Time, Textbooks, and Podcasts

I’ve been in China 18 years now, and started working at ChinesePod over 10 years ago. I remember when we first started, we were creating lessons about simple everyday interactions which simply did not exist in any available textbook. The one that comes to mind is a Newbie lesson from 2006 called Using a Credit Card. The super useful question was:

现金还是刷卡? [Cash or credit?]

This lesson was so useful because credit cards had only fairly recently been introduced to China, or at least only in recent years become common. No textbooks taught 刷卡 (“to swipe a credit card”) because textbooks typically needed something like 10 years to catch up with development of that sort. So they weren’t even close, happy to focus on iterations of the classic “Going to the Post Office” chapter, which was rapidly becoming irrelevant in modern life.

In the years to follow, ChinesePod did lots of lessons involving 手机 (“cell phones”), and later 智能手机 (“smartphones”). I observed over time as textbooks struggled to update to even include the word 手机 at all.

The irony is that in 2018, even the lesson Using a Credit Card is now almost irrelevant itself. It’s so easy to bind your bank’s debit card to your WeChat or AliPay account, and Chinese consumers, for the most part, don’t like living on credit. So now the most important question you always hear when you buy something is:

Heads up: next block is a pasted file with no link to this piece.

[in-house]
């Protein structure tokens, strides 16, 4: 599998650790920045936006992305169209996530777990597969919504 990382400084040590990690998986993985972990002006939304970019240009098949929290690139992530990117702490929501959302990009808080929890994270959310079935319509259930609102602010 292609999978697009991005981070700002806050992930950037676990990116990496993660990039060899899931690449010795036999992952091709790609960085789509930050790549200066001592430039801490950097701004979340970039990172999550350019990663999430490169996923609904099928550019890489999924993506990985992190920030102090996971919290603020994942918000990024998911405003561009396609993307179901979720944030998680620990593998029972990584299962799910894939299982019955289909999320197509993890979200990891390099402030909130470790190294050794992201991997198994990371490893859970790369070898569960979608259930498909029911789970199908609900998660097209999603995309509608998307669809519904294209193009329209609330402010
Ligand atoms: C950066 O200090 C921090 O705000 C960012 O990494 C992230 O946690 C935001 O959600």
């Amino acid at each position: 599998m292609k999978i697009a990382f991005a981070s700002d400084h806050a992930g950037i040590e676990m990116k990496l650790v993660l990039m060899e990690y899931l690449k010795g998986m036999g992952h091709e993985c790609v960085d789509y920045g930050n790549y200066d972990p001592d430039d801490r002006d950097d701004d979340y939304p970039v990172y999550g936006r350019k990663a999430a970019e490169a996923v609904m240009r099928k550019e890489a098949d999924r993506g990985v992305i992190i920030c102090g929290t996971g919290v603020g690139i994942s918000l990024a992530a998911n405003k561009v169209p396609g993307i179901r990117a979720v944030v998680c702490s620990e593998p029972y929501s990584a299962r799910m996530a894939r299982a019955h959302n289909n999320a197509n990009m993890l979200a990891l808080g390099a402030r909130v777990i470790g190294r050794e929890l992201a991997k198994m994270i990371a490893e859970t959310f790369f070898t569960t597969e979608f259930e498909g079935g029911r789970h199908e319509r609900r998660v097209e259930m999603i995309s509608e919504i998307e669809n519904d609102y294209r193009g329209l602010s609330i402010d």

支付宝还是微信? [AliPay or WeChat?]

WeChat AliPay

It doesn’t appear that ChinesePod has this exact Newbie lesson yet, but it should. This new trend is especially important to point out to China newbies because in this particular regard, China is actually ahead of western countries, a fact which takes a lot of visitors by surprise.

I oversaw lesson production at ChinesePod for almost 8 years, and one thing became clear about the business model: the ChinesePod users wanted new lessons continually added. There were some in the company that considered this a problem, because the archive had already grown large enough to meet almost learner’s needs. Looking back from 2018, it’s easy to see that a lot of those lessons weren’t actually targeting serious communication problems for learners. On the other hand, some regular new content is also necessary in this age of rapid technological growth, where Chinese society develops quickly in new directions that no one can anticipate. Textbooks might find keeping up impossible on a traditional publishing cycle, but even for internet companies, it’s a challenge.


John Pasden

John is a Shanghai-based linguist and entrepreneur, founder of AllSet Learning.


  1. 共享单车 is another incredibly useful topic that didn’t exist back in the day!

  2. 扫码 is word that I also learned only when trying to pay somewhere… I frequently travel to China, but don’t live there, so I do not have a Chinese bank account and thus haven’t figured out how to use WeChat or Alipay to pay, which makes me feel like being a country bumpkin of some sort. If they 刷不了 (yikes!) my foreign credit card, I have to pay cash, which nowadays is almost embarassing…